A playpark, situated behind the Co-operative shop in Fairfield was a popular meeting place, having been equipped with three swings. But they also enjoyed various pit bings where the children sat on pieces of corrugated iron which were then used as sledges to slide from top to bottom. Fortunately for the bairns, by the time they used these bings as a playground, the pits were closed. Peggy also recalls the mothers joining in with their children when skipping ropes were in use in the street and, whilst the mothers were playing with the bairns, the fathers, including her father, would be enjoying a game of quoits.
An equally attractive play place was, as described by Peggy – “the hot water burn.” This was a burn which flowed to the south of Lassodie, which ran with warm water. She could not give the reason for the water temperature except to suggest it originated in one of the pits. Peggy says she and the other children did not paddle in the “hot burn”, contenting themselves by swinging across it on a rope tied to an overhanging branch of a tree. Other games played, usually on the roadway – no danger from traffic in those days – were marbles and a game she named as “Kick the Can” – a form of Hide and Seek.
Peggy remembers that the roadway through the three hamlets which made up the village was unsurfaced, lacked street lighting and was pitted with pot holes. There was no bus service to Lassodie, this being available at the “road end” meaning the junction of the roadway running south from the village and the Kingseat to Kelty road. However, Kelty Co-operative Society provided two vans, one, a bakery van, was driven by Bob Rogers, whilst the other delivered items previously ordered from the shop. There was a post office in New Rows which was situated in the front room of one of the houses, the attraction for Peggy and her friends being the fact the post office also sold sweeties, which made it a popular wee place to visit! The only other shops Peggy remembers were the previously mentioned Kelty Co-operative shop and a chip shop which operated out of a wooden hut and was open for business seven days a week. Milk supplies were obtained from Jimmy Taylor, whose farm was situated at the “road end”, as was another wee sweetie shop presided over by Mrs Beaton. This lady sold cinnamon sticks – at a penny each – and Peggy admits she and her friends would purchase a few – then smoke them like cigarettes! Peggy says after that experience she decided to become – and still is – a non-smoker.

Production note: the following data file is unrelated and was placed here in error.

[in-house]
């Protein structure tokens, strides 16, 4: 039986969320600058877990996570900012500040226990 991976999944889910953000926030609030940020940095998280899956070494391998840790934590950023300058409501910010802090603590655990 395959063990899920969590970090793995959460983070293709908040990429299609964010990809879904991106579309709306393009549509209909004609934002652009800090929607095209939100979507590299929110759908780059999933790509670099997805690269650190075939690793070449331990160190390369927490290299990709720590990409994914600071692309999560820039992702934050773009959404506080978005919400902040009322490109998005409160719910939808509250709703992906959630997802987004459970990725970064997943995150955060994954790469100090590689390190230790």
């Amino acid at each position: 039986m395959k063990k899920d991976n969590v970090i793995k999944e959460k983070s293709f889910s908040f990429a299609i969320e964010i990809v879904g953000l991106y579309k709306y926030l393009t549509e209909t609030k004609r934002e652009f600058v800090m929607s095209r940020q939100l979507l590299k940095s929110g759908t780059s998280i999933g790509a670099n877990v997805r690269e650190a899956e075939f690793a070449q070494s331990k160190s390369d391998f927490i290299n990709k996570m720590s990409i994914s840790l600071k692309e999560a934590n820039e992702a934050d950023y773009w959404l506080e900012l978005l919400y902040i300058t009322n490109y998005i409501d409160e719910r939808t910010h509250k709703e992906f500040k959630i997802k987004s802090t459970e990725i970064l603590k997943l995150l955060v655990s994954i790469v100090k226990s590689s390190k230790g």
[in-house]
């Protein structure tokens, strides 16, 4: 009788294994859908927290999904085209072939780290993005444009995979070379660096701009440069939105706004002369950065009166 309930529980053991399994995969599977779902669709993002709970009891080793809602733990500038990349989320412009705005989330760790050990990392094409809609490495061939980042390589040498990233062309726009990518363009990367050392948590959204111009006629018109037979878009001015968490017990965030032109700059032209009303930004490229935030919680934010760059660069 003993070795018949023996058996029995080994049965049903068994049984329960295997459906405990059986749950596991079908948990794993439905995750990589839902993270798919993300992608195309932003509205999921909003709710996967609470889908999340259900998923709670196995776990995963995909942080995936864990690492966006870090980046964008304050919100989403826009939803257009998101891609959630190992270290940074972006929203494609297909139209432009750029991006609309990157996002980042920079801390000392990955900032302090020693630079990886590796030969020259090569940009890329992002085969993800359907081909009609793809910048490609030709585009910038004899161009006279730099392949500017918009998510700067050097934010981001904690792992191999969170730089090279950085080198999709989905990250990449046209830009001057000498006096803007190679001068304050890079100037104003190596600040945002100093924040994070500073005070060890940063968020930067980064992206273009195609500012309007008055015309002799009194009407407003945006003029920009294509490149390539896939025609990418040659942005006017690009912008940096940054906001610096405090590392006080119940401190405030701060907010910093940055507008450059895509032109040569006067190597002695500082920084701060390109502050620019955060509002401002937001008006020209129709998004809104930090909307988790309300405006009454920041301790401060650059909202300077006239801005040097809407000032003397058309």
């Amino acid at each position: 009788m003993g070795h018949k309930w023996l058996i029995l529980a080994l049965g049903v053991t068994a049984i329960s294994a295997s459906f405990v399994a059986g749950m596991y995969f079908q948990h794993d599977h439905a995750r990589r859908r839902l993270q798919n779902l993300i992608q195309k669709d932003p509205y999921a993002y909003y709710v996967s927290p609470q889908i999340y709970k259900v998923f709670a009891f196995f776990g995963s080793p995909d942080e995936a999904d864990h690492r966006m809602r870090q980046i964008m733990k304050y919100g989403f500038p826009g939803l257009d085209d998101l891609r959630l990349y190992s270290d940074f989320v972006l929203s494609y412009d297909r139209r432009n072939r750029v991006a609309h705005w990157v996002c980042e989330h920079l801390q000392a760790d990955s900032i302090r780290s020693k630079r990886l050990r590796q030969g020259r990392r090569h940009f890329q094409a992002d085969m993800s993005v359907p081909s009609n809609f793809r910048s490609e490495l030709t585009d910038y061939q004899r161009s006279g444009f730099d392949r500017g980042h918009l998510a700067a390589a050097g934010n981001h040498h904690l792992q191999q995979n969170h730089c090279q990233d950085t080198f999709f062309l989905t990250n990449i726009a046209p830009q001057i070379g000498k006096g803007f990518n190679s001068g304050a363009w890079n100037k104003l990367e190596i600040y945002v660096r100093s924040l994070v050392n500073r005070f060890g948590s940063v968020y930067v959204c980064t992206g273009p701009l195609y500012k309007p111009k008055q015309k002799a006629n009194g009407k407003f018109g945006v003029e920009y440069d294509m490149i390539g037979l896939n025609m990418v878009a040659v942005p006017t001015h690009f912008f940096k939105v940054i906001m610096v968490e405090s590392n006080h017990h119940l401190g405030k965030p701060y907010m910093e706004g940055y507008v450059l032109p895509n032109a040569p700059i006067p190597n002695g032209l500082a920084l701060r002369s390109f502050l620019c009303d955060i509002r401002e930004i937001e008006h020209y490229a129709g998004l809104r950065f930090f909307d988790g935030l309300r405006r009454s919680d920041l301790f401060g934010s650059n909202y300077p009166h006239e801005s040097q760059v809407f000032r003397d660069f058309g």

Peggy was only six years old at the outset of the Second World War and has few memories of its effect on Lassodie. She does, however, recall the morning after German bombs fell on houses in the nearby village of Kingseat, finding pieces of shrapnel scattered on the village road, these probably resulting from anti-aircraft fire as opposed to the bombs exploding. This incident occurred on the evening of Monday, 4th November, 1940 when one of the high explosive bombs fell on a row of miners’ cottages in Main Street, Kingseat, causing the death of one of the occupants, 71 year old retired coal miner, Thomas Pollock. Air raid shelters were apparently not thought to be necessary for the villagers as she has no recollection of their existence saying at times of air raids people simply took shelter within their homes.
Peggy left Lassodie when she was 12 years old and moved to Kelty with the rest of her family. She was leaving a virtual ghost village but no doubt she, and perhaps more so her mother, found the move exciting, with facilities much improved. After all, the family now had hot and cold water available in the new house, literally on tap, and, of course, the inside toilet, with a bath, was a vast improvement to the basic facilities available in the house they were leaving in Lassodie. At the time of the move, a total of nine Lassodie families relocated to Kelty whilst a further eight took up residence in Halbeath. Despite the move to Kelty, Peggy still found her way back to the area around Lassodie, in particular Loch Fitty, and she recalls the winter of 1947 when she and her friends walked from Kelty to the loch where they enjoyed themselves sliding on the frozen surface – no Health and Safety concerns in those days.
Peggy is still living in Kelty and is very active in the local community but, whilst in conversation with her, I formed the view that she still allowed herself to be transported back to those early days in Lassodie, to a time when everything seemed so much simpler – basic undoubtedly – but nevertheless a time filled with simple pleasures.